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March 18, 1950

PHYSIOPATHOLOGY AND COURSE OF POLYCYTHEMIA VERA AS RELATED TO THERAPY

JAMA. 1950;142(11):790-797. doi:10.1001/jama.1950.02910290018005
Abstract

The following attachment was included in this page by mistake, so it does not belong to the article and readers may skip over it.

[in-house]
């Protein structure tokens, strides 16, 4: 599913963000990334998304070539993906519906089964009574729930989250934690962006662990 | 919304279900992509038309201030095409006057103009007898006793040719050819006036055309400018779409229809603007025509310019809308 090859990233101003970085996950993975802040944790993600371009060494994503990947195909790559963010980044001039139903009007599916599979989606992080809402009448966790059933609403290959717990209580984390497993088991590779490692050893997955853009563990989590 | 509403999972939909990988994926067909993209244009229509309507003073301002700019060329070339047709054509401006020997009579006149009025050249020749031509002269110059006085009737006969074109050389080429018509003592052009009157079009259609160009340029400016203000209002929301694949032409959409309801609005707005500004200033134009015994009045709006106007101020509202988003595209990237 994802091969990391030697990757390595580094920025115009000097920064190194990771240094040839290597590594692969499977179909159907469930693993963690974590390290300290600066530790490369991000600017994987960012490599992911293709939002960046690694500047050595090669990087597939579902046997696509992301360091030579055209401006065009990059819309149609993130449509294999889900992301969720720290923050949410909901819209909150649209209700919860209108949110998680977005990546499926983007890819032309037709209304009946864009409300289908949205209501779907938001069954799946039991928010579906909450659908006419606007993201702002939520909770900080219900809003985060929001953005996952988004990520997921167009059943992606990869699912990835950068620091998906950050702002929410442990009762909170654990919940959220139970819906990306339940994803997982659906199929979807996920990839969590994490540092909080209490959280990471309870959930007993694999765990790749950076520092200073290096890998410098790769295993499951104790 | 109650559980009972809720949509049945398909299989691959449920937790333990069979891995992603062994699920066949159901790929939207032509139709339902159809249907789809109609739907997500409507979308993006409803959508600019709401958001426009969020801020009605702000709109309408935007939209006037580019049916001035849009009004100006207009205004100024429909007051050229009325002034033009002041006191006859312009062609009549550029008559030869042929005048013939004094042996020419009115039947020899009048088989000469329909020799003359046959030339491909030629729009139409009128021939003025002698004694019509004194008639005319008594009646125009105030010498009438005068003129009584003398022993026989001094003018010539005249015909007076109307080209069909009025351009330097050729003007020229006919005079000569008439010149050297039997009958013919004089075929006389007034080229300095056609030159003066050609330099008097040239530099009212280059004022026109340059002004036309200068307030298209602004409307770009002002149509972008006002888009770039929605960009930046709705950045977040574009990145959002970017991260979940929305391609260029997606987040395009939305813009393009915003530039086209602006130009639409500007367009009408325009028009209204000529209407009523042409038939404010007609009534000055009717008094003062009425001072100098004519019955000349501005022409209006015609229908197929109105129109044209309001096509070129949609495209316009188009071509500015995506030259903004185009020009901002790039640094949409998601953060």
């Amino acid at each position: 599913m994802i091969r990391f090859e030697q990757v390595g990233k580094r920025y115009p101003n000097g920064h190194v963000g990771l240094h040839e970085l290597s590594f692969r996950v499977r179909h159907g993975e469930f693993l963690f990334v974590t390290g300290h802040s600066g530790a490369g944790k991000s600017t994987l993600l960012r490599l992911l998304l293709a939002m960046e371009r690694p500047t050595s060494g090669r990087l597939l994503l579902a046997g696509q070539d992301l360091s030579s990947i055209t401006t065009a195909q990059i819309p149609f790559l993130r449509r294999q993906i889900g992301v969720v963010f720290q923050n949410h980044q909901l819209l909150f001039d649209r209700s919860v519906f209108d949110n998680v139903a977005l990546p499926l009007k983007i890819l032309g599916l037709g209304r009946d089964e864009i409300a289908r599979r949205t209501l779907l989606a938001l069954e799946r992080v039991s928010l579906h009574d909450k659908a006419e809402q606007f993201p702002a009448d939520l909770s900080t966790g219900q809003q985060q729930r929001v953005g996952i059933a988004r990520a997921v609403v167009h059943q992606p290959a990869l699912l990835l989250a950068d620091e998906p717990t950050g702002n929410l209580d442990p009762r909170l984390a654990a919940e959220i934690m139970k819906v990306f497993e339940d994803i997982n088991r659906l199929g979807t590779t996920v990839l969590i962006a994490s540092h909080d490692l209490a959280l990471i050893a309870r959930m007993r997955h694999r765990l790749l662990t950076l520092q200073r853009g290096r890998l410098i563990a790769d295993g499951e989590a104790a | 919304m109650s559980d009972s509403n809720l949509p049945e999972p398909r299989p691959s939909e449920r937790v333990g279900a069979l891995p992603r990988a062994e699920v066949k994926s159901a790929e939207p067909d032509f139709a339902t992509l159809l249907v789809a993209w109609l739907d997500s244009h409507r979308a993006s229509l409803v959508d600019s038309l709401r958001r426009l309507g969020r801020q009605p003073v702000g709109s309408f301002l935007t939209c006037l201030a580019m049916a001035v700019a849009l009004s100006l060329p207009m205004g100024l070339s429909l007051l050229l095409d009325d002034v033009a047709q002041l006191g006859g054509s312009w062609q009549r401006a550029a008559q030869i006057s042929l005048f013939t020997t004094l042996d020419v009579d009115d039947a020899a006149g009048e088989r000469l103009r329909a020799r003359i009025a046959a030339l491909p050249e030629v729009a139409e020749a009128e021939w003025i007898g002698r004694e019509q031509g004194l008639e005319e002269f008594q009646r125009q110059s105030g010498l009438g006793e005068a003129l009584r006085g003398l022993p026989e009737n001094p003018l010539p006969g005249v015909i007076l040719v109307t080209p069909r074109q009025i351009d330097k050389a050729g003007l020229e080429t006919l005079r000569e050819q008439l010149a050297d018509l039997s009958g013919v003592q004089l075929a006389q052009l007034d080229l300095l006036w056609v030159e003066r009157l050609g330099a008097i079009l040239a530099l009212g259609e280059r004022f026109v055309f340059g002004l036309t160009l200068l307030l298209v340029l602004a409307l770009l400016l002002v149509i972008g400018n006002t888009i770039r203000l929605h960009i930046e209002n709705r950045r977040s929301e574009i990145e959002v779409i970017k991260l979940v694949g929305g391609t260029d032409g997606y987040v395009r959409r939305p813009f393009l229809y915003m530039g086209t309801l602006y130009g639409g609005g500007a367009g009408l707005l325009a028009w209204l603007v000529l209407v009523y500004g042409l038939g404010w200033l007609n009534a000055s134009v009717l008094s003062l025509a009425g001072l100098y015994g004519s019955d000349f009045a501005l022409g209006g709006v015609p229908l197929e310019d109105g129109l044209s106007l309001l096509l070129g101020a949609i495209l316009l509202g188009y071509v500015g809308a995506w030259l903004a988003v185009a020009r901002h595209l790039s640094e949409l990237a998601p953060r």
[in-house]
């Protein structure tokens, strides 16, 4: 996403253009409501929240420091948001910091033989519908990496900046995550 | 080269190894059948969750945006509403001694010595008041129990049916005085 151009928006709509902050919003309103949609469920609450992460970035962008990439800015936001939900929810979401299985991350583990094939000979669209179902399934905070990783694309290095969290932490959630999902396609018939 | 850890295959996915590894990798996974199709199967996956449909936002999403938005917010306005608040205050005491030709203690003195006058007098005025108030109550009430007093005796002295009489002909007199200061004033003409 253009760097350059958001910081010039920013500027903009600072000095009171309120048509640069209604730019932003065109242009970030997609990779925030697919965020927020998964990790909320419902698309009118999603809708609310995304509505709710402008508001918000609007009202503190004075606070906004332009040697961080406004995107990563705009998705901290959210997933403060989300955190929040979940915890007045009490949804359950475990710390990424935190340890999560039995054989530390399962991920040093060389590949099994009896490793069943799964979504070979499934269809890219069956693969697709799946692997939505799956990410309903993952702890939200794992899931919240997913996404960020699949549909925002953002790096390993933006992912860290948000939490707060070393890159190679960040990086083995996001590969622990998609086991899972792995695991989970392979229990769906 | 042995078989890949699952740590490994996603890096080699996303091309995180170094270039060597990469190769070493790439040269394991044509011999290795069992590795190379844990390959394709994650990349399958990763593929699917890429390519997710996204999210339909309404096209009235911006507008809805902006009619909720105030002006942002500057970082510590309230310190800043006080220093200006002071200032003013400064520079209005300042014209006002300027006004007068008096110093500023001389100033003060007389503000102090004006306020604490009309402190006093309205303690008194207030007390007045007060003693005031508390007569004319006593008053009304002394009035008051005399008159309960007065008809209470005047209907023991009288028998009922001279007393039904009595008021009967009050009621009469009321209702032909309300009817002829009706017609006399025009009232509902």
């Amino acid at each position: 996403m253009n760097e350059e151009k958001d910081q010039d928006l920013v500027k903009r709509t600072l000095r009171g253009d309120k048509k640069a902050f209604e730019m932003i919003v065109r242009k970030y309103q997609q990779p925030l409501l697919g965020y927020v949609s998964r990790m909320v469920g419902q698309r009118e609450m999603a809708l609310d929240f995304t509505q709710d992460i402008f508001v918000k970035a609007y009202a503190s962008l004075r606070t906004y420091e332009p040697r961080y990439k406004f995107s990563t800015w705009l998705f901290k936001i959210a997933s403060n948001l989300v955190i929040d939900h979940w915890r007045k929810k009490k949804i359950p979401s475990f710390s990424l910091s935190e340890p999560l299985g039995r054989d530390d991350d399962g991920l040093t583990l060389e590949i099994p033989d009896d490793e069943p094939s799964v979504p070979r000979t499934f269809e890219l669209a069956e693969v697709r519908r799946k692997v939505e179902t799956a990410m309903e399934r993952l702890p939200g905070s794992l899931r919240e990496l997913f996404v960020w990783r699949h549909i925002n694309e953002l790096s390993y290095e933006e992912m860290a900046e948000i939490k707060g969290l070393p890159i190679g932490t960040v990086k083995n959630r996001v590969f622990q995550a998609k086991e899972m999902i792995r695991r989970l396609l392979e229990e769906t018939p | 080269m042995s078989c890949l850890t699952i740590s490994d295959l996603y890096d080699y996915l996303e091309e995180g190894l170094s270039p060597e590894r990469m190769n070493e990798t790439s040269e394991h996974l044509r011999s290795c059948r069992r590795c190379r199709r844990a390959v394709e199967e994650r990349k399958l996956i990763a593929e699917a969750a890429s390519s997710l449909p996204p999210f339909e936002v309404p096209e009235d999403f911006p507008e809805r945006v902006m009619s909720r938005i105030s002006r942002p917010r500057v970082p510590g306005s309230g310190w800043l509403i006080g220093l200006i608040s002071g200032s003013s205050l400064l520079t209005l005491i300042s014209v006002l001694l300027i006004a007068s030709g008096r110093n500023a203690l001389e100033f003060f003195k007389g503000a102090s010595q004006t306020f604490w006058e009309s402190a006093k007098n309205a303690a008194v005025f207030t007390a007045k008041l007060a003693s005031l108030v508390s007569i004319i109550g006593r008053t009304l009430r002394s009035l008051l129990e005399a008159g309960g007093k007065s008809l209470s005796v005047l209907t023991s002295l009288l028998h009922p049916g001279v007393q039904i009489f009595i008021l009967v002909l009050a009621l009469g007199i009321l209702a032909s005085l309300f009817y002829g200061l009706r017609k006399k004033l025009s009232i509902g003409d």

I. INTRODUCTION AND POSSIBLE ETIOLOGIC FACTORS  Polycythemia vera in its numerous manifestations and course lends itself readily to a discussion of physiopathologic principles. Fundamentally, the disease may be considered as a disorder of the bone marrow characterized by an excessive production of blood cells by all the marrow elements, i. e., the nucleated red cells, the granulocytes and the megakaryocytes. To use Greek terms, there is panmyelopathy, which in turn results in pancytosis. The cause of the great and continuous blood production is obscure, but its results lead to many diverse manifestations which, as they are better understood, should lead to better control of the disease.A large body of knowledge has accumulated in recent years relating to the various substances required for erythropoiesis. Thus, iron, "liver extract factor" (now almost certainly vitamin B12), certain other constituents of the vitamin B complex, including folic acid, certain amino acids and

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